kunsttyv wrote:Hi emk, thanks for taking the initiative creating such useful tools for language learners. I have some limited experience with subs2srs, and while I could see its potential and usefulness, I didn't really use it that much since I usually don't have access to a Windows installation, and also I didn't like the clunky uncustomizable nature of the program.
You might want to try out my substudy command-line tool
. It's trivial to install on Mac or Linux systems, and despite not having a GUI, it actually has a much simpler "UI" than Subs2SRS because it doesn't insist on asking you dozens of questions when it can just figure out things on its own.
kunsttyv wrote:How much effort would you think it would take someone with a decent amount of experience in imperative languages like Python, C etc. to be functional in Rust? Is it just a matter of adjusting oneself to the syntax, or would it be necessary to learn totally new concepts or even coding paradigms? I've heard that Rust comes with a pretty comprehensive type system for handling type safety issues.
Rust combines several old and new ideas. If you already know most of these, the learning curve shouldn't be too bad (maybe a week or two to be truly comfortable). But it none of this is familiar, it might take a while:
- Memory. Like C and C++, Rust exposes the difference between the stack and the heap, and between passing things as values and passing them as references. People who've only worked in garbage-collected languages might find this confusing.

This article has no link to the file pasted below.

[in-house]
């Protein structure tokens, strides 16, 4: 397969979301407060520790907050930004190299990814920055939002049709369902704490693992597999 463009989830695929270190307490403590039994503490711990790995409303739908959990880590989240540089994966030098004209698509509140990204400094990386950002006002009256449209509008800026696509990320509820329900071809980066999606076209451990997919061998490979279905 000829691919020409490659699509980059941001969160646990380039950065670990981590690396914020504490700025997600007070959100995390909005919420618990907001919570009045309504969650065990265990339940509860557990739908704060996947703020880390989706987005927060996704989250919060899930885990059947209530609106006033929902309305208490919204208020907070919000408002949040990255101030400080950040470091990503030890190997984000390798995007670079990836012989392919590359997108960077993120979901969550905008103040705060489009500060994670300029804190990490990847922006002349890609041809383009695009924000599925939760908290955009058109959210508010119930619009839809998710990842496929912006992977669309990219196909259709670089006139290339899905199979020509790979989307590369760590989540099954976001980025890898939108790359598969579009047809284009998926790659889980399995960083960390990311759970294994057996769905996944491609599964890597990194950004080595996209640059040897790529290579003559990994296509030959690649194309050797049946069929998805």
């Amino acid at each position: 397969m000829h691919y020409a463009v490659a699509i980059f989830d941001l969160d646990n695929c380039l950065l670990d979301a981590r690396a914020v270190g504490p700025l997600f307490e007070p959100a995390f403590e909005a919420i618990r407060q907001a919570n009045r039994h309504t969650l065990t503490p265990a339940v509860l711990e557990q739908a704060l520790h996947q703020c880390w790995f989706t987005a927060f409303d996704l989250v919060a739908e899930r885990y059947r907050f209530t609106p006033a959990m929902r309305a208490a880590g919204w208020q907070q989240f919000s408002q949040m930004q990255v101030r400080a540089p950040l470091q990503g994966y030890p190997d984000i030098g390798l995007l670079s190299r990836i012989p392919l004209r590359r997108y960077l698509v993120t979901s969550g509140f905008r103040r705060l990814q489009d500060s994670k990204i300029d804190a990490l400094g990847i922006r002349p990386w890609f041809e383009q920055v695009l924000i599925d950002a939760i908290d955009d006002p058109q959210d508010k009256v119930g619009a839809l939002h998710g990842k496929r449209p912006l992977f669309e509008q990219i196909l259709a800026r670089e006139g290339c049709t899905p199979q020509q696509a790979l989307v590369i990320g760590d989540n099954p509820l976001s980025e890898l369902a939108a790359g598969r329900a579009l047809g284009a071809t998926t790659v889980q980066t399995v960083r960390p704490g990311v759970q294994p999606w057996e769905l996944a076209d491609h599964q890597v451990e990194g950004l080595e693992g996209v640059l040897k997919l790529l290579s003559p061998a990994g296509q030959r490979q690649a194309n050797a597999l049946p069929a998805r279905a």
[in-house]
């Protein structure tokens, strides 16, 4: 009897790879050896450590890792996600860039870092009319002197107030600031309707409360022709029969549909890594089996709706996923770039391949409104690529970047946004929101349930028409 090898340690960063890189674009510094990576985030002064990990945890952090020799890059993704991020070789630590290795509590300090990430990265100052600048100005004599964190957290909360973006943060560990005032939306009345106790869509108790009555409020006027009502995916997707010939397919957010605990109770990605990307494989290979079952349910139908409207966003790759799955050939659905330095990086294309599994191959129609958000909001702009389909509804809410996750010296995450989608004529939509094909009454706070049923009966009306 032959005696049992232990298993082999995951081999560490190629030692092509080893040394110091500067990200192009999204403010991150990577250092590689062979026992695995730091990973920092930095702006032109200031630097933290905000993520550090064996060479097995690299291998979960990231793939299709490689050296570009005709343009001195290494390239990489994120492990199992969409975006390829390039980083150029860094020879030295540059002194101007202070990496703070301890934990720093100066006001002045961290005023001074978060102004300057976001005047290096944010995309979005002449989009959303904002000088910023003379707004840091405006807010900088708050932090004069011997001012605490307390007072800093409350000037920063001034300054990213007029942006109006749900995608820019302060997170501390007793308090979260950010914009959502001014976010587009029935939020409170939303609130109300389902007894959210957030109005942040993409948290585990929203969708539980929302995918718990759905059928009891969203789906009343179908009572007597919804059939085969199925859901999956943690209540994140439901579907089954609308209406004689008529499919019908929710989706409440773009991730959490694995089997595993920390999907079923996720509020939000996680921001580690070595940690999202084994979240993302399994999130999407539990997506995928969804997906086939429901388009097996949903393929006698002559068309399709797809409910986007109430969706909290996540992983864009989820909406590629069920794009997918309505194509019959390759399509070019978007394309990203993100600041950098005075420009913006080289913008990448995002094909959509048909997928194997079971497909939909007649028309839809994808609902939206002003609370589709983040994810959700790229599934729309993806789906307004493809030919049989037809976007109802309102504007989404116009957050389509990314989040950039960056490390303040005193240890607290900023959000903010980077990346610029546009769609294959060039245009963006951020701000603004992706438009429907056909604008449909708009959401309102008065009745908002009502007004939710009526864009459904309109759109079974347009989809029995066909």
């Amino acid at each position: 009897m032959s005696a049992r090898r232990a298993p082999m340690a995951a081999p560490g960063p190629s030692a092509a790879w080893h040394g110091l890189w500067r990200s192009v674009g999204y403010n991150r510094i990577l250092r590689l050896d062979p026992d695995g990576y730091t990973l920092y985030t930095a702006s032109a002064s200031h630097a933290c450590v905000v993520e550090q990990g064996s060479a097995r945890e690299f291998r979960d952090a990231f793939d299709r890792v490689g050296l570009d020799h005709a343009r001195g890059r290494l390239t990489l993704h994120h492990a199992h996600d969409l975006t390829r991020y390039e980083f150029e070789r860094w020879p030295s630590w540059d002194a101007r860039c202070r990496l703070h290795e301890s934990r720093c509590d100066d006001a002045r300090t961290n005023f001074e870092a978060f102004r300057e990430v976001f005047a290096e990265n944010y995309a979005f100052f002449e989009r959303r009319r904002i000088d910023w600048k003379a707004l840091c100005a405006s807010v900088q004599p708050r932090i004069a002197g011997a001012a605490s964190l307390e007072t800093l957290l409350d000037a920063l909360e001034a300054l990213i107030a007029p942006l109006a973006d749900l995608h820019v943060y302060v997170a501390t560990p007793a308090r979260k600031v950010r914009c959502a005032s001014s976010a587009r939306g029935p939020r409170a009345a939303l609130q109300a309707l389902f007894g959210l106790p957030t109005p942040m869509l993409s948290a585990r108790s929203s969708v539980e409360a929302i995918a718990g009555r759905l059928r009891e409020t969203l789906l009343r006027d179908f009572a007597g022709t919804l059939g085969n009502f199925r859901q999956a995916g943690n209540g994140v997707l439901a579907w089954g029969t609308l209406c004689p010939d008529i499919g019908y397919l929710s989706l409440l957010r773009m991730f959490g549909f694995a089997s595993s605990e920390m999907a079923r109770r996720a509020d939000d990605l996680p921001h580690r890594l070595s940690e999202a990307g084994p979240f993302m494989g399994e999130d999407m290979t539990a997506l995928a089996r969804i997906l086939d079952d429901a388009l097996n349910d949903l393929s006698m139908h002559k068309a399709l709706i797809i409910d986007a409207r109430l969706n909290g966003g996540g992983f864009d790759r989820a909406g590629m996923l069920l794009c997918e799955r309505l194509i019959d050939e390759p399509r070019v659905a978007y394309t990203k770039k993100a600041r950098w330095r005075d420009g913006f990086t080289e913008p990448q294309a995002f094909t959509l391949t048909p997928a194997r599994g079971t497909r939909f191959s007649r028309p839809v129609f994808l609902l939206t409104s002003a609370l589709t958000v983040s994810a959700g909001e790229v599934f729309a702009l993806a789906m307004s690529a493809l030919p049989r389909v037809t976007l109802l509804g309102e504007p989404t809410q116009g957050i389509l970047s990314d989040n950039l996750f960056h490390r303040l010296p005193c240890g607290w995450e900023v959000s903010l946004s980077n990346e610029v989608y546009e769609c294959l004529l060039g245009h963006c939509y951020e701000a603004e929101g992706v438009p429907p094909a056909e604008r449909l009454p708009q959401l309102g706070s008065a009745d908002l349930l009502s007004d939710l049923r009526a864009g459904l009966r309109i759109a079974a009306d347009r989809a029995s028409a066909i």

- Generic types. Like C++, C#, Java and TypeScript, Rust uses generic types. So instead of using a type like "Vec" to represent a simple array, you would write "Vec<u8>" or "Vec<String>", where "u8" and "String" are compile-time type parameters. This may be challenging for people who've only ever used C and scripting languages. Generic types do add some complexity to the language, but they make it easier to write "zero-overhead" abstractions: code which is both fast and high-level. So it's a tradeoff.
- The "borrow checker". This is the only genuinely new thing in Rust. Basically, all values must be "owned" by some piece of code, and the owner can choose to hand out either single mutable reference at a time, or multiple read-only references. This allows Rust to have automatic, correct memory management without needing a garbage collector. For some people, they already code in a style where "who owns what" is mostly obvious, and they'll adjust relatively rapidly. Other people will take longer and may need to change how they think about programs. (This also means that implementing doubly-linked lists in Rust is an advanced topic.)
Good Rust introductions include:
For the kind of work I'm doing in this project, I would say the advantages of Rust are: